The NHS Diabetes Factsheet: Glucose Self-Monitoring in Diabetes states that people with type 1 diabetes and people with type 2 diabetes who use insulin should be monitoring blood glucose levels as part of their self-management programmes. In addition, it makes several recommendations regarding non-insulin treated patients with type 2 diabetes:
- SMBG with appropriate structured education should be available to people receiving sulphonylurea treatment to identify hypoglycaemic episodes
- In keeping with the recommendations contained within NICE Clinical Guideline CG87, SMBG should only be provided routinely to people with type 2 diabetes not treated with insulin or sulphonylureas where there is an agreed purpose or goal to testing
- SMBG should be used only within a care package, accompanied by structured education which should include clear instructions as to the place of monitoring and how results can be used to reinforce lifestyle change, adjust therapy or alert healthcare professionals. This should include regular reviews to identify and support those who find it useful while discouraging those who gain no clinical benefit from continuing to test
- Individuals with non-insulin treated diabetes who are motivated by SMBG activity and use the information to maximise the effect of lifestyle and medication should be encouraged to continue to monitor
- Staff training in the use of SMBG to support changes in lifestyle and self-adjustment of medications is required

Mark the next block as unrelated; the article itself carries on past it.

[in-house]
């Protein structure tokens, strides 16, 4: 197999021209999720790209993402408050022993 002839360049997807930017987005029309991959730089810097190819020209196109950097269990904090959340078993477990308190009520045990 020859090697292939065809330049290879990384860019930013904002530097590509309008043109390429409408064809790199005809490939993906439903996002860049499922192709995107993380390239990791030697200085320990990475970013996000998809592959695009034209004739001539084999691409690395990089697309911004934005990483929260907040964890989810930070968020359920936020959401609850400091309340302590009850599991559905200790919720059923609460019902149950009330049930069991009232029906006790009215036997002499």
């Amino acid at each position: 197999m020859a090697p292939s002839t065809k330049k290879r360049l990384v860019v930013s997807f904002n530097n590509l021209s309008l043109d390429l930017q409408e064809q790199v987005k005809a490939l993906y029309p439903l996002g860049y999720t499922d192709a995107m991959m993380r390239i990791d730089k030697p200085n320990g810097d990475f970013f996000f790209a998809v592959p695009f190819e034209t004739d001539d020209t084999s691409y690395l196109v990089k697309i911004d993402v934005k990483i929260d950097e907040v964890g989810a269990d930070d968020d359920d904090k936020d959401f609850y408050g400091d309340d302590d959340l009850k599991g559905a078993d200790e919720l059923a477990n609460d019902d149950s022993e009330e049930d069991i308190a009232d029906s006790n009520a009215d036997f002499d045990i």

- Savings from a reduction in SMBG in individuals with non-insulin treated diabetes should be used to provide both structured education and training for professionals.
- Future research should focus on how to identify those who will gain most from SMBG and establish how they integrate it successfully into their approach to self-management.
Design: 12-month, prospective, cluster-randomised, multicentre study
Patients: 483 poorly controlled (HbA1c ≥7.5%), insulin-naïve type 2 diabetic patients from 34 primary care practices in the US
Intervention and comparison: Practices were randomised to an active control group with enhanced usual care or a structured testing group with enhanced usual care and at least quarterly use of structured SMBG. In the structured testing group, patients and physicians were trained to use a paper tool to collect/interpret 7-point glucose profiles over 3 consecutive days. The primary end point was HbA1c level measured at 12 months.
Outcomes and results: The 12-month intent-to-treat analysis (enhanced usual care, 13 practices, n=227; structured SMBG, 21 practices, n=256) showed significantly greater reductions in mean (SE) HbA1c in the structured SMBG compared with the enhanced usual care group: −1.2% (0.09) vs. −0.9% (0.10); P=0.04. Per protocol analysis showed even greater mean (SE) A1C reductions in the structured SMBG group compared with the enhanced usual care group: −1.3% (0.11) vs. −0.8% (0.11); P<0.003. Significantly more structured SMBG patients received a treatment change recommendation at the month 1 visit compared with enhanced usual care patients, regardless of the patient’s initial baseline HbA1c level: 179 (75.5%) vs. 61 (28.0%); P<0.0001. Patients in both groups displayed significant (P<0.0001) improvements in general well-being.
Sponsorship: Roche diagnostics